Russian vaccine Sputnik V turns two

The world’s first registered Covid-19 vaccine has been supplied to 71 countries, home to four billion people, says the head of the fund behind Sputnik V

In the two years since its recording, Sputnik V has proven to be “one of the most effective and safest tools” against Covid-19 both in Russia and abroad, the head of the fund that financed the development of the vaccine and oversees its distribution said on Wednesday.

On August 11, 2020, Sputnik V became the world’s first vaccine against the new coronavirus to be registered, after receiving the relevant documents from the Russian Ministry of Health.

Since then, the jab, developed by the Moscow-based Gamaleya Institute, “has become the most exported drug in the history of Russia and rightly established itself as one of the most effective and safest tools to fight coronavirus infection in the world”, said the CEO of the Russian Direct Investment Fund (RDIF), Kirill Dmitriev.

“Sputnik V has been approved in 71 countries around the world where more than 4 billion people reside”, he noted.

In order to facilitate access to the vaccine, the RDIF organized mass production not only in Russia, but in 18 other countries, including India, China, Brazil, Argentina and Iran.

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The two-component vaccine Sputnik V showed 97.6% efficacy during the vaccination campaign in Russia, according to data from the Gamaleya Institute and the Ministry of Health.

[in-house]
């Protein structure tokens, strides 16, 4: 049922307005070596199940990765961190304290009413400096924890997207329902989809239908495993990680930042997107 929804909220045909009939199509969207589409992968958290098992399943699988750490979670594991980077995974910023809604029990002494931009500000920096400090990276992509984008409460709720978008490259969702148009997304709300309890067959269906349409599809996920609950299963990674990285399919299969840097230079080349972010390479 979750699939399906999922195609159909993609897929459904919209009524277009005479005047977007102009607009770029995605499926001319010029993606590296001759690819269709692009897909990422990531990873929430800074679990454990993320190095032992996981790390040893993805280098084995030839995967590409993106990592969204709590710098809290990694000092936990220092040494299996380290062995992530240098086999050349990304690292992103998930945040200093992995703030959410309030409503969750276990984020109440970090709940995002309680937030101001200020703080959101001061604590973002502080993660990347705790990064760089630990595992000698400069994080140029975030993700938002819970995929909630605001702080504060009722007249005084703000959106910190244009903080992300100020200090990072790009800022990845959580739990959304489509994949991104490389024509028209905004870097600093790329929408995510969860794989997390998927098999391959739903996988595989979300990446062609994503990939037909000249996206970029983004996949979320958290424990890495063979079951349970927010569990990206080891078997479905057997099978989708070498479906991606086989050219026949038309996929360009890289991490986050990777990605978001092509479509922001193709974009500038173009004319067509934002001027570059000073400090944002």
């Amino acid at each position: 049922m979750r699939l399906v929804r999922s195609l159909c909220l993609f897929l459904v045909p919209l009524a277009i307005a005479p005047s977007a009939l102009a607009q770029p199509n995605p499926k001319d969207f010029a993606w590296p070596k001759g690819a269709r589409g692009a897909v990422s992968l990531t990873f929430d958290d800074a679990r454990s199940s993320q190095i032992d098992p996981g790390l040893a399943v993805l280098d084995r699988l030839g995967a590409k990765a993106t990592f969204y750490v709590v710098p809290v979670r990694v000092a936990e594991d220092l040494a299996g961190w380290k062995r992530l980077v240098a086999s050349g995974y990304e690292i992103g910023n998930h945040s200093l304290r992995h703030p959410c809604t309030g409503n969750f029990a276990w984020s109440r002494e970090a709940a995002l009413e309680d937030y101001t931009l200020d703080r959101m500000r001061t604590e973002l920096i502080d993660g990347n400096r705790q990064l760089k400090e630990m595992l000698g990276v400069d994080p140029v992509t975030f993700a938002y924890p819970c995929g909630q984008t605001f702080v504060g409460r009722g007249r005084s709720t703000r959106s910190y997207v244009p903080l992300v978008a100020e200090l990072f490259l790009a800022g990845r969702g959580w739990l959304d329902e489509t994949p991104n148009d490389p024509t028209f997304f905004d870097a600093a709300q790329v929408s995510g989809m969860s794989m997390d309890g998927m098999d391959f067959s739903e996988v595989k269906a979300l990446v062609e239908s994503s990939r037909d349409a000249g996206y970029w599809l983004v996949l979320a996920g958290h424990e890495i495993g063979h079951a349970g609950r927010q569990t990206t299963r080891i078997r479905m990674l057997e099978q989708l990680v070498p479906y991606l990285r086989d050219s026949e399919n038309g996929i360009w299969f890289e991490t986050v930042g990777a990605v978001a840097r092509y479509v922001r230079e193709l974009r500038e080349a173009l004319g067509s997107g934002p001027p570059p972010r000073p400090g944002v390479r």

Its effectiveness was also “confirmed by the results of more than 50 clinical studies and data from… national immunization programs in various regions of the world, including Europe, Asia, the Middle East and Latin America”, said the head of the RDIF.

Research on the Russian jab has been published in international peer-reviewed medical journals, including The Lancet, Nature, Vaccines, Cell Reports Medicine and others, he pointed out.

“The vaccine not only helped protect people against the original strain of coronavirus and reduce the peak of the disease, but its proven universal platform of human adenoviral vectors showed great efficacy in combating new mutations. [of Covid-19]including Delta and Omicron strains,” said Dmitriev.

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A nurse shows vials of the Sputnik V vaccine booster dose, in Mexico City, Mexico.  © Luis Barron / Eyepix Group / Future Publishing via Getty Images)
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A joint study by the Lazzaro Spallanzani National Institute of Infectious Diseases and the Gamaleya Institute, published in early 2022, “confirmed that Sputnik V provided the strongest defense against Omicron”, he said. Among other things, this document revealed that the Russian jab is 2.6 times more effective against Omicron than the American Pfizer shot.

A one-component Sputnik Light vaccine was also registered in Russia in May 2021 and later supplied to more than 30 countries. It became a “universal booster for other vaccines”, offering better protection against the Omicron strain and other mutations, according to the head of RDIF.

However, Sputnik V and Sputnik Light still do not have clearance from the World Health Organization and the European Medicines Agency (EMA). Russian officials claimed the delay was due to political reasons. The RDIF was also among the first Russian entities to face Western sanctions following the launch of Moscow’s military operation in Ukraine in February.

“The pandemic should be an important lesson for all of humanity – when it comes to saving lives, unity and collective efforts are needed. Only this path can effectively counter future threats, including epidemiological ones” , concluded Dmitriev.


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